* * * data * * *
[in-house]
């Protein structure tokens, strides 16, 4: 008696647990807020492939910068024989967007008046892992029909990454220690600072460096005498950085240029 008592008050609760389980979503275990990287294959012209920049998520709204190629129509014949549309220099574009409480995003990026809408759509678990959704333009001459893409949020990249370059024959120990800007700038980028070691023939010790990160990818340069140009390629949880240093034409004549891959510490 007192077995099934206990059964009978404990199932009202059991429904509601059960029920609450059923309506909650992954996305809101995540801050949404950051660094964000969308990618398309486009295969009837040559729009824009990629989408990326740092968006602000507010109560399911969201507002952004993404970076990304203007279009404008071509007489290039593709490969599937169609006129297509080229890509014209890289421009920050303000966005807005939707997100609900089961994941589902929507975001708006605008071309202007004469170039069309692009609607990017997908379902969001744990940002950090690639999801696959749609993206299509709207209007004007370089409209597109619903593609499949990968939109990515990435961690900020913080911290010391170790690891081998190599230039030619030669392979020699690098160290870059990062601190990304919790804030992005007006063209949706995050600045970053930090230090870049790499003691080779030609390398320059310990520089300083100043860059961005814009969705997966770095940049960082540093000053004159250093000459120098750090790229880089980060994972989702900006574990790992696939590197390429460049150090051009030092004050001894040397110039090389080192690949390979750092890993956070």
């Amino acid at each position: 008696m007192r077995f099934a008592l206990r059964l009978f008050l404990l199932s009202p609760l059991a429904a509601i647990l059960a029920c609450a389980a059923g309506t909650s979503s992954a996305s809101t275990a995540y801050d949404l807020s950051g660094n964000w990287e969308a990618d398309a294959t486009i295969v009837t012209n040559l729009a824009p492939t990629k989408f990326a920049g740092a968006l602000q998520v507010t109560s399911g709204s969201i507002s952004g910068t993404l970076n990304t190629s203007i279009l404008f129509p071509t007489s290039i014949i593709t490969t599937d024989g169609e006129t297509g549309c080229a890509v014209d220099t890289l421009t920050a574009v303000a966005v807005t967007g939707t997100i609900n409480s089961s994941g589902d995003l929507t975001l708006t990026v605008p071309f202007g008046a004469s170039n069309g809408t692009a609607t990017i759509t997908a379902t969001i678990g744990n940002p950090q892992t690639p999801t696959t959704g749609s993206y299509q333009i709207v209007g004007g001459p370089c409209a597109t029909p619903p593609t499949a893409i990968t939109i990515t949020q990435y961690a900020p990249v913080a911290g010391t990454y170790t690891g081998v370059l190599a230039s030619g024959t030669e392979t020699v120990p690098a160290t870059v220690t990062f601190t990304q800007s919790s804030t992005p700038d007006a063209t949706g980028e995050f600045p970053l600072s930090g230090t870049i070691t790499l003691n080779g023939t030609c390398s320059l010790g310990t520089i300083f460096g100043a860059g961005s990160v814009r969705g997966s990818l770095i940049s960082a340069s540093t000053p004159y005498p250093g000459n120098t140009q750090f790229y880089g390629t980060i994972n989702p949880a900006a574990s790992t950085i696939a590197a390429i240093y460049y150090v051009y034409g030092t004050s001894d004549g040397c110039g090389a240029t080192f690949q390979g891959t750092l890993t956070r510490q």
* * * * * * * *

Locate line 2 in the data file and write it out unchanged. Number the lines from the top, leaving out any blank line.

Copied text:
């Protein structure tokens, strides 16, 4: 008696647990807020492939910068024989967007008046892992029909990454220690600072460096005498950085240029 008592008050609760389980979503275990990287294959012209920049998520709204190629129509014949549309220099574009409480995003990026809408759509678990959704333009001459893409949020990249370059024959120990800007700038980028070691023939010790990160990818340069140009390629949880240093034409004549891959510490 007192077995099934206990059964009978404990199932009202059991429904509601059960029920609450059923309506909650992954996305809101995540801050949404950051660094964000969308990618398309486009295969009837040559729009824009990629989408990326740092968006602000507010109560399911969201507002952004993404970076990304203007279009404008071509007489290039593709490969599937169609006129297509080229890509014209890289421009920050303000966005807005939707997100609900089961994941589902929507975001708006605008071309202007004469170039069309692009609607990017997908379902969001744990940002950090690639999801696959749609993206299509709207209007004007370089409209597109619903593609499949990968939109990515990435961690900020913080911290010391170790690891081998190599230039030619030669392979020699690098160290870059990062601190990304919790804030992005007006063209949706995050600045970053930090230090870049790499003691080779030609390398320059310990520089300083100043860059961005814009969705997966770095940049960082540093000053004159250093000459120098750090790229880089980060994972989702900006574990790992696939590197390429460049150090051009030092004050001894040397110039090389080192690949390979750092890993956070």